This was partly the result of policy decisions. Most health plans, including most other Medicaid programs, imposed restrictions on coverage for the high-cost hepatitis C drugs, such as providing it only to patients who showed a certain level of liver damage or who had stopped abusing injectable drugs.35
New York’s Health Department did not impose any such restrictions until autumn 2014, after the drug had been on the market for almost a year.36 The department later dropped those limits in April 2016, after lobbying by patient advocates who saw them as unreasonably denying care to patients suffering a serious disease.37 That same month, several of the state’s private health insurers dropped their own coverage restrictions in a settlement with Attorney General Eric Schneiderman.38
The state’s gross spending on hepatitis C drugs has stayed high, at $538 million in 2015 and $471 million in 2016. California—which has almost twice the population—surpassed New York in 2016 with gross spending of $732 million.39
As part of the 2017-18 state budget, Governor Cuomo and the Legislature imposed a two-year statutory cap on the growth of the state’s portion of Medicaid drug spending.40
If spending is projected to exceed the cap, the Health Department and its Drug Utilization Review Board are instructed to review the pricing of high-cost drugs, identify products that are excessively expensive and seek additional rebates from their manufacturers. If a company balks, the department is empowered to demand detailed records of its expenses for research, manufacturing and marketing.
For the first year, the cap was set at the 10-year rolling average of the medical inflation rate, plus 5 percentage points, minus $55 million. For fiscal year 2019, it was set at the rolling average of medical inflation, plus four points, minus $85 million. For fiscal year 2020, Cuomo has proposed extending the cap at the 2019 rate.
The cap is tighter than it first appears. Although the formula for fiscal year 2018 starts with the medical inflation rate and adds five points, the subtraction of $55 million reduces the final growth rate to 2.4 percent—a third less than the inflation rate. The second year’s formula, at current spending levels, would mandate a 2 percent cut to the state share of Medicaid drug spending.
The Health Department projected in August that drug spending in the 2017-18 fiscal year was on track to increase by 15 percent,41 which is more than in any recent year and higher than projected in an industry-sponsored analysis.42
Based on its 15 percent projection, the department determined that it needed to reduce spending by $119 million, or 12 percent.43 The department has since signaled that its negotiations with manufacturers are on track to meet that target.44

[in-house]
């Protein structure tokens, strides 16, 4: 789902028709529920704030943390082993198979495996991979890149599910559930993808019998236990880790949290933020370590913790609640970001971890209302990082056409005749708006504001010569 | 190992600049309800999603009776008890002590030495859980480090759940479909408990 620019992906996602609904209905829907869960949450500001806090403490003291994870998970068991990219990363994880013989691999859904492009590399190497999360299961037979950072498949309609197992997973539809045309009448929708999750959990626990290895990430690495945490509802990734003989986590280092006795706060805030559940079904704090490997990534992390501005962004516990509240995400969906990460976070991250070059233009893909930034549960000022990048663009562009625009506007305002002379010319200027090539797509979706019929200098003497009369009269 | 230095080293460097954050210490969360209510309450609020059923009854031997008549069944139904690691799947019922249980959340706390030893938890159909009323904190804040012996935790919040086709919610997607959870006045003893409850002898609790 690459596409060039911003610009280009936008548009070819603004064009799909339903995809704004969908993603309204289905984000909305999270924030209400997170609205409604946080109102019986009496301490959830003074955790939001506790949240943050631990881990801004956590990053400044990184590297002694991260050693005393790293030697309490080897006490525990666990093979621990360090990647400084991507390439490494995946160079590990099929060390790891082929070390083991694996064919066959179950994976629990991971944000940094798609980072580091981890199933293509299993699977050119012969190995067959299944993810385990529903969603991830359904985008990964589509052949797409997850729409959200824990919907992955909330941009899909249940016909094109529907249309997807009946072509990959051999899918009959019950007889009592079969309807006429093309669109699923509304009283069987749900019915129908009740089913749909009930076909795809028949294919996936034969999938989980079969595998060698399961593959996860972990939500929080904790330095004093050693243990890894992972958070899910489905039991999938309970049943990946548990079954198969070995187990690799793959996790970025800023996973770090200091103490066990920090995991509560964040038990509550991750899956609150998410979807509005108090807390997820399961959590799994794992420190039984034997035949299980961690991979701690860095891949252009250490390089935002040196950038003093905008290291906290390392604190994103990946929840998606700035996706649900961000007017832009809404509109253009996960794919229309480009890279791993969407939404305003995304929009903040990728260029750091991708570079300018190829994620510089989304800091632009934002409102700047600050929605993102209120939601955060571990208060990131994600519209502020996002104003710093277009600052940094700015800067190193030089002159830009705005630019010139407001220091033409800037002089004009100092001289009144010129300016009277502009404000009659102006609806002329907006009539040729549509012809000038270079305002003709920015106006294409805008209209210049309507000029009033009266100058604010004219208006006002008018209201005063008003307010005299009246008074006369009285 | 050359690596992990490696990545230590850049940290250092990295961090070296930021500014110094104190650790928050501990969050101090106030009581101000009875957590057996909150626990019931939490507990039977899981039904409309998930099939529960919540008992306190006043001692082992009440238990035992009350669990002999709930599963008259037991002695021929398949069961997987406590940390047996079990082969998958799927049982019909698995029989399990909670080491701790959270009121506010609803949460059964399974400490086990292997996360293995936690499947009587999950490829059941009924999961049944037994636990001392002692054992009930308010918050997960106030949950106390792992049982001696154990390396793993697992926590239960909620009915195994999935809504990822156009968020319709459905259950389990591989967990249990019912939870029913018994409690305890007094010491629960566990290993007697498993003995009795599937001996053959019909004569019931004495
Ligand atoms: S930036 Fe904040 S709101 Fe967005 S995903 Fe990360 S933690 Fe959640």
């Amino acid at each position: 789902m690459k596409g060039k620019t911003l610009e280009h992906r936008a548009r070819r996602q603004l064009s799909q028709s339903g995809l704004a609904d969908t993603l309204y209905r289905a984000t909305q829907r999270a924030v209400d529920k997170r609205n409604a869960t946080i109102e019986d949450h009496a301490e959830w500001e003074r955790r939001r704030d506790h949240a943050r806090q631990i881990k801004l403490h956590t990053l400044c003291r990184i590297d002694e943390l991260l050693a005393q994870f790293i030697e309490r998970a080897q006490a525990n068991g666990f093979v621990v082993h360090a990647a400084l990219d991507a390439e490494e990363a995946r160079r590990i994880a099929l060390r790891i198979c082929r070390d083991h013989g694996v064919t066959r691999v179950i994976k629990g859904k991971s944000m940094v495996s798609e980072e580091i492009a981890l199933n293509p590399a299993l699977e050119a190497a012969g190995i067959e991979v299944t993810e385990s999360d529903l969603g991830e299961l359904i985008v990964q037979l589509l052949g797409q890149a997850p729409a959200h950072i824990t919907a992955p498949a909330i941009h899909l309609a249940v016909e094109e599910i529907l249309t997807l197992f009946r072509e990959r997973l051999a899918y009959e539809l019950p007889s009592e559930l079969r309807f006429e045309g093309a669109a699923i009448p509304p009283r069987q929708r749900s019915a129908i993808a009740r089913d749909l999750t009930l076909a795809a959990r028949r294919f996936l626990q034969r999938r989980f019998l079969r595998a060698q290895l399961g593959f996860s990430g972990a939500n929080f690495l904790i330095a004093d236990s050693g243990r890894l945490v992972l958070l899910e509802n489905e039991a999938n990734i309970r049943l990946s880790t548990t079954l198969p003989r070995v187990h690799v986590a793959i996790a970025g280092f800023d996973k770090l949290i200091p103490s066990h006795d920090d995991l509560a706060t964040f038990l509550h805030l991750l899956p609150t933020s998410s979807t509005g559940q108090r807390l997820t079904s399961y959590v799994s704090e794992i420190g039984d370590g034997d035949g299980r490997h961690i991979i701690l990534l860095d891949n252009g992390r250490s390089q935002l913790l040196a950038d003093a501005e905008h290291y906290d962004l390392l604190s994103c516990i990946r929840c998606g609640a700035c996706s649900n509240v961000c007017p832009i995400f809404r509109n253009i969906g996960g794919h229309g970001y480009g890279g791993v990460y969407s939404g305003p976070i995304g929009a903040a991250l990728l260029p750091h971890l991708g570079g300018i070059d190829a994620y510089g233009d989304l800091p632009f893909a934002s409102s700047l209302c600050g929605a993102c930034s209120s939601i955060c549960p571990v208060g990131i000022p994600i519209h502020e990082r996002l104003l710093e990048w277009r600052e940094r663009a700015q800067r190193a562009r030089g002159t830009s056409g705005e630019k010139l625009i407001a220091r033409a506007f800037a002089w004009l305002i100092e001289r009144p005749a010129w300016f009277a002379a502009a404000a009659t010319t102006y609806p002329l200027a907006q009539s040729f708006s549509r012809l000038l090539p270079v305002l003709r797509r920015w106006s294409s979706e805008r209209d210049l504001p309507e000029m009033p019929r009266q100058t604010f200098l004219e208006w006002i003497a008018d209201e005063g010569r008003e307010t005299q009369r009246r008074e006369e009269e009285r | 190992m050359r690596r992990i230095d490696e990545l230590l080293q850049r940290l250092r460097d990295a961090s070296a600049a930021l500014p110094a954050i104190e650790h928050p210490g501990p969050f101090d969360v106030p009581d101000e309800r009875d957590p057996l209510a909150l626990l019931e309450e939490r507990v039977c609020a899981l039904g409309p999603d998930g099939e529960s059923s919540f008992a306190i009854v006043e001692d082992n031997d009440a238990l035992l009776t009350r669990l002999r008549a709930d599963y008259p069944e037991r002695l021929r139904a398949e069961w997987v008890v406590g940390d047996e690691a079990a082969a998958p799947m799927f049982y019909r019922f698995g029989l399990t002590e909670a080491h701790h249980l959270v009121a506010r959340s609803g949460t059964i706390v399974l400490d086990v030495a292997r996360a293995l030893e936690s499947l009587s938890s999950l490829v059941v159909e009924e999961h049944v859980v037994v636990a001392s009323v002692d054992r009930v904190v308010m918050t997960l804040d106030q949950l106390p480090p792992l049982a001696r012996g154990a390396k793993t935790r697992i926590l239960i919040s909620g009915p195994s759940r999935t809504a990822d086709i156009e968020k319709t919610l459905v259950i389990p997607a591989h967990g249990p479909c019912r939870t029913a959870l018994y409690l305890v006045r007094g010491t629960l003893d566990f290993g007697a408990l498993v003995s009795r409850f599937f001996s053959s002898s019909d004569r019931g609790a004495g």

The department has not revealed which drugs or companies it has targeted for savings, and it is legally barred from sharing certain details about rebates. It is thus unclear how much, if any, of the anticipated savings came from hepatitis C drugs and their manufacturers.
The recent surge in New York’s Medicaid drug spending was driven more by enrollment than price, and does not necessarily reflect a broad, long-term trend.
Costly new treatments for hepatitis C—which cure a deadly disease and control a significant public health threat—likely account for most or all of the recent uptick in per-prescription costs.
Over the longer term, the state’s Medicaid drug spending has been well controlled compared to past patterns and national averages.
Unlike private health plans, the state is insulated from price increases on existing drugs— because federal law entitles Medicaid to rebates offsetting any higher-than-inflation hikes.
Because it is obliged to cover all medications, regardless of price, the state’s Medicaid program is vulnerable to hard-to-control costs when new products are approved for sale.
The recently imposed cap on Medicaid drug spending gives the state a potential tool for reducing excessive expense associated with certain pharmaceuticals. However, due to a lack of transparency, partly imposed by federal law, the effectiveness and fairness of its implementation will be hard to assess.
1 National Health Expenditures Data, U.S. Centers for Medicare & Medicaid Services, https://www.cms. gov/Research-Statistics-Data-and-Systems/Statistics-Trends-and-Reports/NationalHealthExpendData/ index.html.
3 Gilead Sciences press release, December 6, 2013, http://www.gilead.com/news/press-releases/2013/12/ us-food-and-drug-administration-approves-gileads-sovaldi-sofosbuvir-for-the-treatment-of-chronic-hepatitis-c.
4 Andrew Pollack, “Drug Goes From $13.50 a Tablet to $750, Overnight,” The New York Times, September 20, 2015, https://www.nytimes.com/2015/09/21/business/a-huge-overnight-increase-in-a-drugs-price-raises-protests.html.
5 Tara Parker-Pope and Rachel Rabkin Peachman, “EpiPen Price Rise Sparks Concern for Allergy Sufferers,” The New York Times, August 22, 2016, https://well.blogs. nytimes.com/2016/08/22/epipen-price-rise-sparks-concern-for-allergy-sufferers/.